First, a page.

The recent shooting at the Empire State Building was revealed to be an act of workplace violence.
The alleged shooter, Jeffrey Johnson, was reportedly a former employee at a company near the Empire State building who was laid off six months ago. The man is said to have returned to his ex-employer to collect unpaid money and apparently exact revenge on a company vice president, reports The Associated Press.
The Empire State building shooting should serve as a reminder to employers everywhere of the real dangers of workplace violence and the importance of terminating employees with care.
While it's unknown if any steps could have prevented the shooting in New York, here are some tips for every employer to consider when firing an employee:
- Think things through. Before you decide to fire an employee, make sure that you have thought things through carefully. Never act rashly. Figure out all the facts and circumstances justifying the termination and make sure you are making the right decision.
- Don't get personal. No matter how much you may dislike a particular person, don't get into a personal attack of the employee at his or her termination. Keep things professional and point to objective reasons for the termination such as poor performance.
- Keep information confidential. Don't bad mouth the employee to others. Only inform individuals of the termination and reasons on a need-to-know basis.
- Consider all legal requirements. Don't shortchange your employees on their last day. Pay them what is owed including compensation, vacation, PTO, etc.
- Arrange for your meeting to be in a private place. Terminating your employee publicly and loudly in front of the employee's colleagues is going to be ugly. If possible, arrange a private meeting and explain the termination to the employee to spare upsetting and embarrassing the employee.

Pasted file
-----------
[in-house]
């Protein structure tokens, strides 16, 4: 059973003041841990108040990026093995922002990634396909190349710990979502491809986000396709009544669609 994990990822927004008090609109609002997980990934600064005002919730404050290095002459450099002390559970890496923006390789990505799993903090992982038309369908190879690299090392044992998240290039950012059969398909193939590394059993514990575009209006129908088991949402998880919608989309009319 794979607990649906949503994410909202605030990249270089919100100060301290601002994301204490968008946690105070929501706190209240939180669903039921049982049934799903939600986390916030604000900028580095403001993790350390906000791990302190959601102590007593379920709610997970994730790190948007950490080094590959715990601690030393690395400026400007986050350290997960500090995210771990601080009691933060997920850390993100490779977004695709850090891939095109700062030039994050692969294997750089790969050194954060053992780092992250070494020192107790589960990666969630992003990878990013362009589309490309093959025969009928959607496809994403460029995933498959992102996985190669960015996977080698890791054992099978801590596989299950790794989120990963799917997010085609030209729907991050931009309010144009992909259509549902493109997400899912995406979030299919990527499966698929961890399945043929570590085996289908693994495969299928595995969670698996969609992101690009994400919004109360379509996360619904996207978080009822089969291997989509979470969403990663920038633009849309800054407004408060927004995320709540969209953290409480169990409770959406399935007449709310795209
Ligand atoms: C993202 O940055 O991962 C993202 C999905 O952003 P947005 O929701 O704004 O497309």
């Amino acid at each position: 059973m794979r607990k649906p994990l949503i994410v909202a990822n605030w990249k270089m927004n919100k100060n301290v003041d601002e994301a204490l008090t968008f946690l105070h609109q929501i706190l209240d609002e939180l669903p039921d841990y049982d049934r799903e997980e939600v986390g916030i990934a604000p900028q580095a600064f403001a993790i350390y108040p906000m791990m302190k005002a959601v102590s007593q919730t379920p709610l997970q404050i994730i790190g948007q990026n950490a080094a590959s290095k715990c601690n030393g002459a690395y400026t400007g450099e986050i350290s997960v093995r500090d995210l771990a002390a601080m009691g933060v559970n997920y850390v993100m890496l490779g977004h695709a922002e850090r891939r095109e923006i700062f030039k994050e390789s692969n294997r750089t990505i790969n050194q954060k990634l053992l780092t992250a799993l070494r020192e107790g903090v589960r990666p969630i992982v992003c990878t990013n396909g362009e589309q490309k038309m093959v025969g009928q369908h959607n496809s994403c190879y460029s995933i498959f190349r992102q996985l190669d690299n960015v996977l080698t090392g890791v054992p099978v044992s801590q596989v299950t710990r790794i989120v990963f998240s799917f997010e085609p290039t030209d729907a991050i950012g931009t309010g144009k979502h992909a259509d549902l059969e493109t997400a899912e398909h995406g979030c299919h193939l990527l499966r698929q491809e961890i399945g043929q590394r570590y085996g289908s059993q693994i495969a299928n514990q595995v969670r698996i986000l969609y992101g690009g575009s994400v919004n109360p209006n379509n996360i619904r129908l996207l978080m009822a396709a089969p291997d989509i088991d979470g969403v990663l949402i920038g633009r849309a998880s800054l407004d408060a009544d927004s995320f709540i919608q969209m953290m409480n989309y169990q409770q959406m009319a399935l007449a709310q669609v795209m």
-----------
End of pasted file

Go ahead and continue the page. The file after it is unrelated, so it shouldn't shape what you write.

- Ask for the employee's keys or access cards to the building. If the employee is calm and collected it will likely not be harmful to allow him or her to collect personal items and say goodbye to co-workers. However, if you feel that terminated employees may be disruptive, or may harm other individuals, escort them to their desks or work stations and make sure that they safely leave the building. If you are concerned that they may come back to the building to cause further trouble, consider alerting building security, or changing the locks and access codes to ensure they can no longer gain entrance.
Terminating an employee is one of the most sensitive situations an employer can go through. If not done properly, terminations have the potential to erupt into workplace violence as allegedly happened at the Empire State building.
- Termination Basics (FindLaw)
- Firing Employees (FindLaw)
- Train Supervisors on Preventing Workplace Violence (FindLaw)